Blood thinners, diabetes drugs among leading causes for medication-related ER visits, study finds
Oct. 5 (UPI) — Taking blood-thinners and diabetes drugs at higher-than-recommended doses or in error often leads to health complications that bring older adults to hospital emergency rooms, a study published Tuesday by JAMA found.
Adults age 65 and older account for nearly 28,000, or one-third, of the roughly 97,000 emergency room visits related to “medication harms” annually in the United States, the data showed.
Medication harms include people taking their medications in higher-than-recommended doses, taking medications prescribed for others or using medications to treat conditions for which the drugs have not been approved.
Of the 28,000 trips to the emergency room, roughly half result in hospital admissions, according to the researchers.
Anticoagulants — blood thinners to prevent blood clots — account for nearly 15% of emergency room visits related to medication harms, while pain medications make up 14%.
Sedatives used to treat mental health and behavior disorders are involved in about 12% of medication-related ER visits, and diabetes drugs are implicated in about 10%, the data showed.
“Among patients 45 years of age and older, therapeutic use of anticoagulants, or blood thinners, and diabetes medications were the most common causes of [ER] visits for medication-related harms,” study co-author Dr. Dan Budnitz told UPI in an email.
“The rate of visits for harms due to therapeutic medication use increases with age, peaking among those 75 years of age or older,” said Budnitz, who is director of the Center for Disease Control and Prevention’s Office of Medication Safety.
Some medication misuse may be intentional and linked with acts of “self-harm,” such as attempted suicide, according to Budnitz and his colleagues.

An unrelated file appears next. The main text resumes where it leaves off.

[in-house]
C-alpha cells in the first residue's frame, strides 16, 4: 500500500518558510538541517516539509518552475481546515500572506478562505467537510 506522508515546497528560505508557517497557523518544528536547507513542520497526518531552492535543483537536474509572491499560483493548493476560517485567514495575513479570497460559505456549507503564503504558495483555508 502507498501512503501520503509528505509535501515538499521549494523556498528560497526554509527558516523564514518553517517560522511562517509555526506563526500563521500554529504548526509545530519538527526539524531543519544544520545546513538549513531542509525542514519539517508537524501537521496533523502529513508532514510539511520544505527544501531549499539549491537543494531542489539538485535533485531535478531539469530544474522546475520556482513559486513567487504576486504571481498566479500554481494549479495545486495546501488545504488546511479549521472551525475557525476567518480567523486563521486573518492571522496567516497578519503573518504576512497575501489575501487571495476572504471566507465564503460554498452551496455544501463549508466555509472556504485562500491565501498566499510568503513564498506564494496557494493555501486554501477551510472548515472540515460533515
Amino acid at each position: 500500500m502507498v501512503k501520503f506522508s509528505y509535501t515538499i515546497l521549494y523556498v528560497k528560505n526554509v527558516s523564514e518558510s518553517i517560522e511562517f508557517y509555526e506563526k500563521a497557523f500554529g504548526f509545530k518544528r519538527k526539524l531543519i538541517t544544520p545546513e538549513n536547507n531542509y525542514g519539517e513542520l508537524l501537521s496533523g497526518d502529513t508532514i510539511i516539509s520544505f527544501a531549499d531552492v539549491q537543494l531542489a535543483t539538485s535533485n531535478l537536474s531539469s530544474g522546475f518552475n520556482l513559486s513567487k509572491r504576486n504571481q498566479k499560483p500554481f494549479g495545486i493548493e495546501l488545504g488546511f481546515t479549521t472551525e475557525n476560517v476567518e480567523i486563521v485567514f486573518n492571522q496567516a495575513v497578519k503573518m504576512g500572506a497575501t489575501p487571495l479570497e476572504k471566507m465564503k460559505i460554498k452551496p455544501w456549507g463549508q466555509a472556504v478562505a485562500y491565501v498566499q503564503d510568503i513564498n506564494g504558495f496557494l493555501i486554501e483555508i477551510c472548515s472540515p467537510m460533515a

However, in some cases, medications may be prescribed or used in error, they said.
Self-harm accounts for nearly 14,000, or about 13%, of medication-related ER visits each year, but “therapeutic use,” or intentional use of prescribed drugs, makes up more than 66,000, or nearly 70%.
Harms related to therapeutic use of drugs include side effects, which lead to roughly one-third of medication-related ER visits annually. Allergic reactions are involved in about 14%, the researchers said.
Medication errors, or not taking drugs at the recommended dose or on the prescribed schedule, account for 6% of these ER visits, according to the researchers.
The findings are based on an analysis of patient data from 60 hospital emergency departments participating in the CDC’s National Electronic Injury Surveillance System-Cooperative Adverse Drug Event Surveillance Project between 2017 and 2019, they said.
These projects track injuries and drug-related health reports nationally, the CDC said.
“Improved labeling can be part of the answer to reducing medication-related harms. Clearly identifying active ingredients and dosing instructions can help individuals choose the best medication and administer the correct dose,” Budnitz said.
“However, most emergency department visits for medication-related harms would not be prevented by labeling changes alone. Identifying the most common medication-related harms for patients of different ages can help target prevention efforts,” he said.